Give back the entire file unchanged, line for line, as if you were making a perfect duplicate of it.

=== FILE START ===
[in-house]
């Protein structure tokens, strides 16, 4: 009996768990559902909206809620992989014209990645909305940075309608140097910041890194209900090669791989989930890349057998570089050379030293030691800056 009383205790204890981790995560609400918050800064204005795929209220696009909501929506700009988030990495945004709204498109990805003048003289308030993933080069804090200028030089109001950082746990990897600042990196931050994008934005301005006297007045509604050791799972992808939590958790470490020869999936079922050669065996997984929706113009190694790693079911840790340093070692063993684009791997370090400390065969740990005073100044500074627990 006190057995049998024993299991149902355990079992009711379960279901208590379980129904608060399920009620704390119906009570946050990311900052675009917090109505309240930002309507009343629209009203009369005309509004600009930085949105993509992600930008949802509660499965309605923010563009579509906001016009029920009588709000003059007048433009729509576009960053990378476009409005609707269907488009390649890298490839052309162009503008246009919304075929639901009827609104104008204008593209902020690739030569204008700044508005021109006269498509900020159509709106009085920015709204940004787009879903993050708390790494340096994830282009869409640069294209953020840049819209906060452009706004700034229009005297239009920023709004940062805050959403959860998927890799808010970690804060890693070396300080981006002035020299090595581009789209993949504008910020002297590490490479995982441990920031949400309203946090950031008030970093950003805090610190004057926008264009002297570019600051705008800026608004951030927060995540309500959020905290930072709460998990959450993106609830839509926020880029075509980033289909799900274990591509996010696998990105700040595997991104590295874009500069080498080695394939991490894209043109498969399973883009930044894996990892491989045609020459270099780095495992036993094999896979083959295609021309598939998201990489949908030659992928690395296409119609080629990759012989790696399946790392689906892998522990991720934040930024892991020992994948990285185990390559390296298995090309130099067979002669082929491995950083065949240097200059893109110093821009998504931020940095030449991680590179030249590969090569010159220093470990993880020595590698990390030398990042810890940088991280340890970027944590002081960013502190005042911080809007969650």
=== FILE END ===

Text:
[in-house]
């Protein structure tokens, strides 16, 4: 009996768990559902909206809620992989014209990645909305940075309608140097910041890194209900090669791989989930890349057998570089050379030293030691800056 009383205790204890981790995560609400918050800064204005795929209220696009909501929506700009988030990495945004709204498109990805003048003289308030993933080069804090200028030089109001950082746990990897600042990196931050994008934005301005006297007045509604050791799972992808939590958790470490020869999936079922050669065996997984929706113009190694790693079911840790340093070692063993684009791997370090400390065969740990005073100044500074627990 006190057995049998024993299991149902355990079992009711379960279901208590379980129904608060399920009620704390119906009570946050990311900052675009917090109505309240930002309507009343629209009203009369005309509004600009930085949105993509992600930008949802509660499965309605923010563009579509906001016009029920009588709000003059007048433009729509576009960053990378476009409005609707269907488009390649890298490839052309162009503008246009919304075929639901009827609104104008204008593209902020690739030569204008700044508005021109006269498509900020159509709106009085920015709204940004787009879903993050708390790494340096994830282009869409640069294209953020840049819209906060452009706004700034229009005297239009920023709004940062805050959403959860998927890799808010970690804060890693070396300080981006002035020299090595581009789209993949504008910020002297590490490479995982441990920031949400309203946090950031008030970093950003805090610190004057926008264009002297570019600051705008800026608004951030927060995540309500959020905290930072709460998990959450993106609830839509926020880029075509980033289909799900274990591509996010696998990105700040595997991104590295874009500069080498080695394939991490894209043109498969399973883009930044894996990892491989045609020459270099780095495992036993094999896979083959295609021309598939998201990489949908030659992928690395296409119609080629990759012989790696399946790392689906892998522990991720934040930024892991020992994948990285185990390559390296298995090309130099067979002669082929491995950083065949240097200059893109110093821009998504931020940095030449991680590179030249590969090569010159220093470990993880020595590698990390030398990042810890940088991280340890970027944590002081960013502190005042911080809007969650």